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Don Travis: an educator who championed vocational and AP programs

By Steve Ranson Nevada News Group
Don Travis

Don Travis Sr., a retired educator who championed vocational education and a solid academic curriculum at Churchill County High School by implementing Advanced Placement classes died Dec. 21 at the age of 89 after a short illness.

A service will be conducted for the former CCHS principal on Saturday at 1 p.m. at Parkside Bible Fellowship.

Travis spent more than 30 years as an educator in Churchill County after graduating from the University of Nevada, Reno in 1958. While at Nevada, Travis was involved in agriculture (ag) science and served as the Associated Students of the University of Nevada (ASUN) president during his senior year. One of his classmates and fraternity brothers of Alpha Tau Omega University was former U.S. Sen. Richard Bryan, who remembers Travis’ run to become ASUN president.



“We put up a write-in campaign for Don, and he won,” Bryan said in an interview with the LVN. “Don was very active.”

Over the years Bryan visited Fallon often, first as a friend of Travis in college and during his later years as attorney general, governor and senator. He said Travis represented the best of rural Nevada and their friendship remained strong.



Travis’ family originally lived in San Bernardino County, Calif., before relocating to Fallon in the late 1930s. His father “fixed up” farms and worked with a federal land bank to resell the property. The youngest of five siblings, Travis had four sisters. They attended Harmon School and seventh and eighth grades at Oats Park and then the Old High School on South Maine Street for grades 9-12.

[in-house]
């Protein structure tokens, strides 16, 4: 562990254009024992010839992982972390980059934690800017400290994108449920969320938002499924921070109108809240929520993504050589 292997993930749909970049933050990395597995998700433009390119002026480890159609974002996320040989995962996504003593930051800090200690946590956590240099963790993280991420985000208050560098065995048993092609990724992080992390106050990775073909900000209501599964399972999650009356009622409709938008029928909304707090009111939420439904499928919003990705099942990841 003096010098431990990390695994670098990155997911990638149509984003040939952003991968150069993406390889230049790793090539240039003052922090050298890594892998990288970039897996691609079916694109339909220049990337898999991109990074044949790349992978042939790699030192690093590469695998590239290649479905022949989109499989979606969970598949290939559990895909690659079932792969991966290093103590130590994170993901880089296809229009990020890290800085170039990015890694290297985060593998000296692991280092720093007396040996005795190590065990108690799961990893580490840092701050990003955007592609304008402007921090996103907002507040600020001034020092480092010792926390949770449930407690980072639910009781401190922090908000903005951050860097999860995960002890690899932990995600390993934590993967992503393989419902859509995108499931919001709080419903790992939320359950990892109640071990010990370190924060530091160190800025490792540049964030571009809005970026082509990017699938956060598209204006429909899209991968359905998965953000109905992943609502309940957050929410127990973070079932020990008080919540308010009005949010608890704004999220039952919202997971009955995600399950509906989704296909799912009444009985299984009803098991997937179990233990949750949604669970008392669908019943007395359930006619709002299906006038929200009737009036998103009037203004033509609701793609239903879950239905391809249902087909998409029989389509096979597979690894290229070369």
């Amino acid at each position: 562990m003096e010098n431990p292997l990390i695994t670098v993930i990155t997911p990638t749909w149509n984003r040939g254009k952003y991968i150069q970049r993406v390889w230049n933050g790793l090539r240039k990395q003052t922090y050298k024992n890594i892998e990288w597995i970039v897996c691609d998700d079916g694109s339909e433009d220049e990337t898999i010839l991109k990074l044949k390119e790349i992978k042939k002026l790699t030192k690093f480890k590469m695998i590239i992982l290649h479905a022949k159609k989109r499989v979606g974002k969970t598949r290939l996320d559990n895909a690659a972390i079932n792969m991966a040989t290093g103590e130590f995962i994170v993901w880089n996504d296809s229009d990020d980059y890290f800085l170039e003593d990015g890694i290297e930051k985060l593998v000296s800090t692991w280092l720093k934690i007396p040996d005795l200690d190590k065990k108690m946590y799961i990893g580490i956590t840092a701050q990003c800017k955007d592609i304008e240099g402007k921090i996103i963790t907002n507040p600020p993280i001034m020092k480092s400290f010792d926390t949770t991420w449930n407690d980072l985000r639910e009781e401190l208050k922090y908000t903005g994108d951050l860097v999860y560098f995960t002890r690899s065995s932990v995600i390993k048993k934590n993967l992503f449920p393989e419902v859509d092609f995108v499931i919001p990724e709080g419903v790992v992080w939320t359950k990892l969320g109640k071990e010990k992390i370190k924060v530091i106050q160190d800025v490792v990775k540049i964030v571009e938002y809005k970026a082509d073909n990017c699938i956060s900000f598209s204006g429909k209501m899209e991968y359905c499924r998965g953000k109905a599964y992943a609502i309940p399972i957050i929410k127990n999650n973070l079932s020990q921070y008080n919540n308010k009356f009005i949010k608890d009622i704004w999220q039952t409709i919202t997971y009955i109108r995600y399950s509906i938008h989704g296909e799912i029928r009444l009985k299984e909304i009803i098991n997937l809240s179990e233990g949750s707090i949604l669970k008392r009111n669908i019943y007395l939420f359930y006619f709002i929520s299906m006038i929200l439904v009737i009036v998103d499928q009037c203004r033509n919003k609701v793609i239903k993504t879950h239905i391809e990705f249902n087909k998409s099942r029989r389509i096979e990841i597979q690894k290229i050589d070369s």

Because of his involvement with FFA at the high-school level and for being elected the national vice president, Travis spent a summer in England as a teenager learning about that country’s farms and livestock. After returning from the British Isles, Travis worked on a farm for four years before attending the University of Nevada. After graduating in 1958, he accepted a teaching position in Fallon where he taught math and ag science before transferring to the high school to teach the same subjects plus adult education.

He and Simmie Cooper, a Sparks native who graduated from the university in 1957, married that same year. She was also offered a teaching job in Fallon in 1958.

For the last 21 years of his education career, he served as principal of the high school and retired in 1989 after spending one year at the repurposed site where the former Minnie Blair school was built. Under his tenure, the high school offered a number of career-oriented courses, provided organizations that supported students at that time in the ag program, business, home economics and student council as well as beginning AP courses in science, math and English.

Travis was also involved with the community having served on numerous commissions.

Teacher and president of the Greenwave Hall of Fame, Steve Heck said Travis was his high school principal.

“I also worked for him on his ranch from time to time when I was younger,” Heck said. “Awesome man. He believed in discipline, but I never saw him lose his cool. He was fair to everyone.” 

The late Edward Arciniega served as the high-school’s athletic director when Travis was principal. Arciniega’s daughter Julie said Travis was a great man, and she will miss him dearly.

Surviving Travis are his wife of 63 years, Simmie; adult children Matt and Carolyn (Travis) Lister, Don Jr. and Betsy (Henry) Travis, Mike and Monica (Travis) Hinz, Craig and Judy (Olson) Travis; grandchildren Matt Travis, Katie Sitler, Jenni Travis, Kenny Travis, Drew Travis, Ben Travis, Kevin Hinz, Emily (Hinz) Dawson, and three great grandchildren with one on the way.